I do notice that I over-pack with backpacks. Right now I have 17 pens and four Moleskines on me. No kidding. Add work papers, dissertation drafts, a 40 oz water bottle, lunchtime book and other junk, and it’s a lot more weight on my back. Sweating is not usually a worry this time of year, but I think my high-riding daypack can get in the way of my helmet a little.
Lately, I’ve been throwing my stuff into an old totebag and strapping it to my rack. I do feel like a sucker with a bag on and an empty rack. I call it my Bike Bindle. I’ll have to do a post about that.
[Pardon the terrible camera-phone picture.]
After last night’s rain and this morning’s wind, there’s stuff all over Baltimore’s streets and paths, waiting to get in your way on your ride to/from work/school. I was dodging sticks and wet clumps of gravel this morning, when I happened upon this big mess on the Jones Falls Trail, just South of the 28th and 29th Street[s] bridges. If I were not already late for work and had a saw/ax on me, I might have contributed to getting it out of the way.
I also saw an open box of Trek bike frames near the Streetcar Museum’s shed. Bizarre. They looked new?
Also, in a score for cyclists, a piece of my apartment building’s slate roof was on the walkway when I left this morning. It was large enough, sharp enough and came from high enough that it would probably have killed you if it landed on your head. In a Nutcase-esque helmet, though, I don’t know. Maybe not. Though, damn. It’s scary to think of what a piece of slate the size of a small pizza could do, from the top of 4 1/2 stories.
Anyway, I made it to the Maryland Avenue bridge, two blocks from my office this morning, before the rain started. I heard these bangs and thought, “What the @#$% is that?” It was huge rain drops hitting my hardshell helmet. In the two blocks in which I sped to work, I got completely drenched. But on my entire ride up to that point, the very very wet roads and paths didn’t affect my sandal-clad feet, as my excellent fenders kept me very dry. I’m wearing wet jeans and wet flannel now at work on my lunchbreak, though. Not very comfortable.
It was a good ride. With the wind that woke me up two hours before my alarm, I almost took the bus. But with how nice it’s going to be this afternoon, I’d have felt like a schmuck standing on Charles Street and watching everyone else have all the fun. To boot, the rain window during rush hour probably beckoned more folks than just me who were teetering on whether to ride or not in that wind. Until the end, the skies were dry, if very cloudy.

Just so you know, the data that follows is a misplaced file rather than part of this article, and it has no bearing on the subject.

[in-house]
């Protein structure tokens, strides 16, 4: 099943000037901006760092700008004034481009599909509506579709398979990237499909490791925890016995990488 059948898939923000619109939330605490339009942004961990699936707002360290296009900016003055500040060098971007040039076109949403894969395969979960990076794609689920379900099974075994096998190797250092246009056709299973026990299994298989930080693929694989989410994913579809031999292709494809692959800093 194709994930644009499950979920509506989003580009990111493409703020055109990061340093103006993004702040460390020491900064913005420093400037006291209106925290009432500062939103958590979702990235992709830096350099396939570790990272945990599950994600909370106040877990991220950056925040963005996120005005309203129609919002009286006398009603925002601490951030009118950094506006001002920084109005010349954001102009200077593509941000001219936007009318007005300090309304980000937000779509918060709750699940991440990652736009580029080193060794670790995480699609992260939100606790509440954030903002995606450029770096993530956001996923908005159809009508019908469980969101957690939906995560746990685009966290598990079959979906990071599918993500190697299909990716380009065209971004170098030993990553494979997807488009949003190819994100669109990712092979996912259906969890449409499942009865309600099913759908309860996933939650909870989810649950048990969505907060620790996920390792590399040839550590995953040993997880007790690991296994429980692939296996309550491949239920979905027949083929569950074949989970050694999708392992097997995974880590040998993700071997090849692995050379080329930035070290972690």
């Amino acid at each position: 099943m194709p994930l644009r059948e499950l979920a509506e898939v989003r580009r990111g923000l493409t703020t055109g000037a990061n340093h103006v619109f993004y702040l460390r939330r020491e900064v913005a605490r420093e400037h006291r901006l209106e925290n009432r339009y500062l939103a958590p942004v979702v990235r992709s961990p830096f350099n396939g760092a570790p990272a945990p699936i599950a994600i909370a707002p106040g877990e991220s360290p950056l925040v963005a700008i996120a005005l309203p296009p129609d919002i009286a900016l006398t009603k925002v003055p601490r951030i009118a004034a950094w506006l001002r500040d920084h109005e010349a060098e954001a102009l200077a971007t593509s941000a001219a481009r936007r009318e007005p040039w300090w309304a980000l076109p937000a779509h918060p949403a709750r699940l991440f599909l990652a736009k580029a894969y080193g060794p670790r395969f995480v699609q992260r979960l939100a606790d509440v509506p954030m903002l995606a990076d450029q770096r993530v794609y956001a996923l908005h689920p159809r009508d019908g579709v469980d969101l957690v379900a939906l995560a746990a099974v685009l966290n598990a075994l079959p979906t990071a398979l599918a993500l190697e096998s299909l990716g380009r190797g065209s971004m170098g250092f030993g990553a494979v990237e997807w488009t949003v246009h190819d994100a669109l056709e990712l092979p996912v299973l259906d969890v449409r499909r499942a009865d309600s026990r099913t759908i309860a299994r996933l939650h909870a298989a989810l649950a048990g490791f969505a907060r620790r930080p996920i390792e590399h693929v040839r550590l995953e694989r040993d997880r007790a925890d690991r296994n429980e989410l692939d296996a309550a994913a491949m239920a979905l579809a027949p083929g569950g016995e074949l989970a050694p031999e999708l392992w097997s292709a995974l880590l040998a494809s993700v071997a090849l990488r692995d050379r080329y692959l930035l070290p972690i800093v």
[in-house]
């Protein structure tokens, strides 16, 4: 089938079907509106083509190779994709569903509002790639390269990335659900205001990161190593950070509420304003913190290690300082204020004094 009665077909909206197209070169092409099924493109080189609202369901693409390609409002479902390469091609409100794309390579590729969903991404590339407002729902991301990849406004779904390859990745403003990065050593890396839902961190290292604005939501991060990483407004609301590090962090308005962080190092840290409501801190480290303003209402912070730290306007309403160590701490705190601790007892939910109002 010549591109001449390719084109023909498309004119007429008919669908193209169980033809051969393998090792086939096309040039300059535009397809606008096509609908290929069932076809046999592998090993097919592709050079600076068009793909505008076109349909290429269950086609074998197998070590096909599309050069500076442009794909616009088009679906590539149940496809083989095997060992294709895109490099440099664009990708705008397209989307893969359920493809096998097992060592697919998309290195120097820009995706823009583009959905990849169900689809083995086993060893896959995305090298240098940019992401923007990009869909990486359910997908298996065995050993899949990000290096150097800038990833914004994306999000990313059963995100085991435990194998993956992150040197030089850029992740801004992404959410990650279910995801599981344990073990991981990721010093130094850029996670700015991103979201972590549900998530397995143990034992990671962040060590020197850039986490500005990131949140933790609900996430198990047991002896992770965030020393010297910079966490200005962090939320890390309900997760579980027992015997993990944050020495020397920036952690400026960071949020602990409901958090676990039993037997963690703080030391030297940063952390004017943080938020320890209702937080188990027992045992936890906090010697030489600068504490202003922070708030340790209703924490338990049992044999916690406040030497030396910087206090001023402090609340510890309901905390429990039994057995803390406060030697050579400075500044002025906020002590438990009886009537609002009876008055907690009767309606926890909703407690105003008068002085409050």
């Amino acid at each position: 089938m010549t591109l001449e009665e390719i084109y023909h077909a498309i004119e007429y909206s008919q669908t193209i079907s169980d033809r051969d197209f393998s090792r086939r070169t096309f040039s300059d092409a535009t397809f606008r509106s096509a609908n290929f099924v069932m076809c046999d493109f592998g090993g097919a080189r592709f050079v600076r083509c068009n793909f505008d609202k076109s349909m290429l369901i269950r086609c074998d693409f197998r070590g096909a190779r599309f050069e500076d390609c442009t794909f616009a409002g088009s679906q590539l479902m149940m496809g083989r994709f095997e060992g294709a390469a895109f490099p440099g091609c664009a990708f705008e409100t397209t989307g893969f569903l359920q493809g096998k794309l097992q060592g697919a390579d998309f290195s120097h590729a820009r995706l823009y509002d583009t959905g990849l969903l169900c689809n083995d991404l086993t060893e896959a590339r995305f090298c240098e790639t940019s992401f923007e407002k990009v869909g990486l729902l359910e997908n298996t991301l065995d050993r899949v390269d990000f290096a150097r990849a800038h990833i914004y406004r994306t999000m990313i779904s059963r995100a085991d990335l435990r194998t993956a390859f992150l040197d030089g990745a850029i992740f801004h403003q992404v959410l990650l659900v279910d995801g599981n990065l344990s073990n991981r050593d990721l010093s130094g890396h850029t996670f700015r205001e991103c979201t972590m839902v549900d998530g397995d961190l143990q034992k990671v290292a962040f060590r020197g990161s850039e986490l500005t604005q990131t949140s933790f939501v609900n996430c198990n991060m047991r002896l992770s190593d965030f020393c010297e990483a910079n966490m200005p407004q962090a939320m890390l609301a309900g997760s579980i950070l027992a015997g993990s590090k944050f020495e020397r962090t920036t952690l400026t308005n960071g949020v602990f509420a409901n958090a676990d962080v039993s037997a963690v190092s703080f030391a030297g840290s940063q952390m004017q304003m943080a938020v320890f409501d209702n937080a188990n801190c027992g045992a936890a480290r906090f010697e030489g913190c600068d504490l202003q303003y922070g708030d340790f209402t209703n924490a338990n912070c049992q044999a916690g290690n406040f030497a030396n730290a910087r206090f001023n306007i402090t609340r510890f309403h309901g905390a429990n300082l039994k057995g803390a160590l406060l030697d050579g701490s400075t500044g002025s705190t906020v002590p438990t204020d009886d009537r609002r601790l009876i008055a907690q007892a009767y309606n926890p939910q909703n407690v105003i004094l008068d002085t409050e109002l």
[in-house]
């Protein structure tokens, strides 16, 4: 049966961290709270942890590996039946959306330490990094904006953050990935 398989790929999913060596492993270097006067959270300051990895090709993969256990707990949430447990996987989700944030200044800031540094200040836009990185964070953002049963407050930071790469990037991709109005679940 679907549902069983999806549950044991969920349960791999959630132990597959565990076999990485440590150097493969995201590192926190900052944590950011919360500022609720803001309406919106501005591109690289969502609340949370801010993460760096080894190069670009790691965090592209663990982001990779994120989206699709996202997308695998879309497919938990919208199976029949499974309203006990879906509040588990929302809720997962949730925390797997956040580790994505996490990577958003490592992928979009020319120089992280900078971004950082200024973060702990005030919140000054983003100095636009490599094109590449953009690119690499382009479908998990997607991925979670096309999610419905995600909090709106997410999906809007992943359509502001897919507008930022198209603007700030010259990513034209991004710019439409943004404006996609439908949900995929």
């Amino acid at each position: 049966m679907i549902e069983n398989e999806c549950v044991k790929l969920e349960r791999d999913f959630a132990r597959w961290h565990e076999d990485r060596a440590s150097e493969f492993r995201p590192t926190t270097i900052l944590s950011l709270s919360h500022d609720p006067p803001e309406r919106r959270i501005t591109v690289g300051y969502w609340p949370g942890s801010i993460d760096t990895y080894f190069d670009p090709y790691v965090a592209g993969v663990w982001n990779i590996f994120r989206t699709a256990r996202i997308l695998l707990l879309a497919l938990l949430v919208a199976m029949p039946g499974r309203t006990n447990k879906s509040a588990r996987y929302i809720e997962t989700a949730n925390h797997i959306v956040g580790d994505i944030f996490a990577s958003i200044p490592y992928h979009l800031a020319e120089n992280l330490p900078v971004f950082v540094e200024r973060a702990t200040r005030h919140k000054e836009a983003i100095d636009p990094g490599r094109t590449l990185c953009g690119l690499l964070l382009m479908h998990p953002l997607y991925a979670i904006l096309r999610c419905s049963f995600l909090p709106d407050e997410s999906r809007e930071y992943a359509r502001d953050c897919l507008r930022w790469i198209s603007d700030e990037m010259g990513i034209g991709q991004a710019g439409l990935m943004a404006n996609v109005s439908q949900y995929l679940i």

And the wind: a moderate headwind for my entire ride, with some scary gusts. I had to pedal downhill. But it was good. I need the exercise. My bike was drenched, so I carried up the 14 flights to my office. That hurt more than I want to admit. My big ass is very out of shape.
From one of the coolest dang bookstores anywhere, let alone in Baltimore, Atomic Books:
TaleSpin is a new zine about bike riding. Whether you ride Road, Fixed, Mountain, BMX, or Penny Farthing, and whether you ride daily or not since the banana seat went out of style, we want your stories, essays, poetry, photography and other artwork. The theme of our inaugural issue is ‘First Times’. Tell us about your first bike ride, your first crash, your first spin class, your first flat tire, your first bike race, your first…anything, as long as it happened on, under, near, or because of a bike.
All submissions will be considered. Articles (100 – 1,000 words) should be sent by e-mail (aberrebeATgmailDOTcom) as attached Word documents. Image files should be approximately 5×7 inches, 300+ dpi (.JPG or .TIF format). All contributors will receive a byline for their work and a complimentary copy of the issue in which their work appears. The deadline for submissions is Friday, February 19, 2010.
TaleSpin is being produced by Team Atomic, a Baltimore-based cycling team that rides to raise funds for Moveable Feast of Maryland. All proceeds from sales of TaleSpin will be donated to Moveable Feast’s Ride for the Feast. TaleSpin will be available locally for purchase at Atomic Books, through the Team Atomic website (www.teamatomic.org), and at area bike shops.
For more information, contact: Rebecca Abernathy, Editor, at aberrebeATgmailDOTcom.
If you’re a big fan like me (or a moderate fan) of Planet Bike’s great bike accessories and advocacy, you probably have one of their lights on your bike. Their popular LIGHT FINDER for this year is up. I have the new Blaze 2 Watt and the Blaze 1 Watt. They’re freakin awesome. But the Alias? Wow. When Baby comes to ElRo and I, we might have to score one of these for whatever cargo bike we adopt.